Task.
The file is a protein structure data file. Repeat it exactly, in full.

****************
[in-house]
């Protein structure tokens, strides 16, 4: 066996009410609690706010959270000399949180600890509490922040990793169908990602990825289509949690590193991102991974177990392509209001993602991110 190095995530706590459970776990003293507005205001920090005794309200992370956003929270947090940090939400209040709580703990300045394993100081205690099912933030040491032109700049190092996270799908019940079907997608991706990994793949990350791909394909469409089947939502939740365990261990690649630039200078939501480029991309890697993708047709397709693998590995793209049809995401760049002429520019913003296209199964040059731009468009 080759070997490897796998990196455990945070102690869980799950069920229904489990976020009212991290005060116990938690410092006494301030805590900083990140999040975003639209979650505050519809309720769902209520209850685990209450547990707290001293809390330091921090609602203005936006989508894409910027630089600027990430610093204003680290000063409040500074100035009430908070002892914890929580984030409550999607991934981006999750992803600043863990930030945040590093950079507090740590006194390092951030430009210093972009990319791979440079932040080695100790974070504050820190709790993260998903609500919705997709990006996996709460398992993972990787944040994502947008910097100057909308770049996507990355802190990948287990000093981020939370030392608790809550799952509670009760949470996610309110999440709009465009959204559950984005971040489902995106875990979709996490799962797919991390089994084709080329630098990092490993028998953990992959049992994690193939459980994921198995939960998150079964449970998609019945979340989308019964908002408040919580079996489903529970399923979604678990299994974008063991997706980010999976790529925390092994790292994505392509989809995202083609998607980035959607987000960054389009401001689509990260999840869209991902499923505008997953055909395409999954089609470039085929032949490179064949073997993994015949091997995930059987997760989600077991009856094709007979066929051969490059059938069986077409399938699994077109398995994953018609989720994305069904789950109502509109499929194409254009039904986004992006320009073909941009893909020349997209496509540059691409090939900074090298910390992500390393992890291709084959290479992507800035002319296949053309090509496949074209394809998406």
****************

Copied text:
[in-house]
């Protein structure tokens, strides 16, 4: 066996009410609690706010959270000399949180600890509490922040990793169908990602990825289509949690590193991102991974177990392509209001993602991110 190095995530706590459970776990003293507005205001920090005794309200992370956003929270947090940090939400209040709580703990300045394993100081205690099912933030040491032109700049190092996270799908019940079907997608991706990994793949990350791909394909469409089947939502939740365990261990690649630039200078939501480029991309890697993708047709397709693998590995793209049809995401760049002429520019913003296209199964040059731009468009 080759070997490897796998990196455990945070102690869980799950069920229904489990976020009212991290005060116990938690410092006494301030805590900083990140999040975003639209979650505050519809309720769902209520209850685990209450547990707290001293809390330091921090609602203005936006989508894409910027630089600027990430610093204003680290000063409040500074100035009430908070002892914890929580984030409550999607991934981006999750992803600043863990930030945040590093950079507090740590006194390092951030430009210093972009990319791979440079932040080695100790974070504050820190709790993260998903609500919705997709990006996996709460398992993972990787944040994502947008910097100057909308770049996507990355802190990948287990000093981020939370030392608790809550799952509670009760949470996610309110999440709009465009959204559950984005971040489902995106875990979709996490799962797919991390089994084709080329630098990092490993028998953990992959049992994690193939459980994921198995939960998150079964449970998609019945979340989308019964908002408040919580079996489903529970399923979604678990299994974008063991997706980010999976790529925390092994790292994505392509989809995202083609998607980035959607987000960054389009401001689509990260999840869209991902499923505008997953055909395409999954089609470039085929032949490179064949073997993994015949091997995930059987997760989600077991009856094709007979066929051969490059059938069986077409399938699994077109398995994953018609989720994305069904789950109502509109499929194409254009039904986004992006320009073909941009893909020349997209496509540059691409090939900074090298910390992500390393992890291709084959290479992507800035002319296949053309090509496949074209394809998406």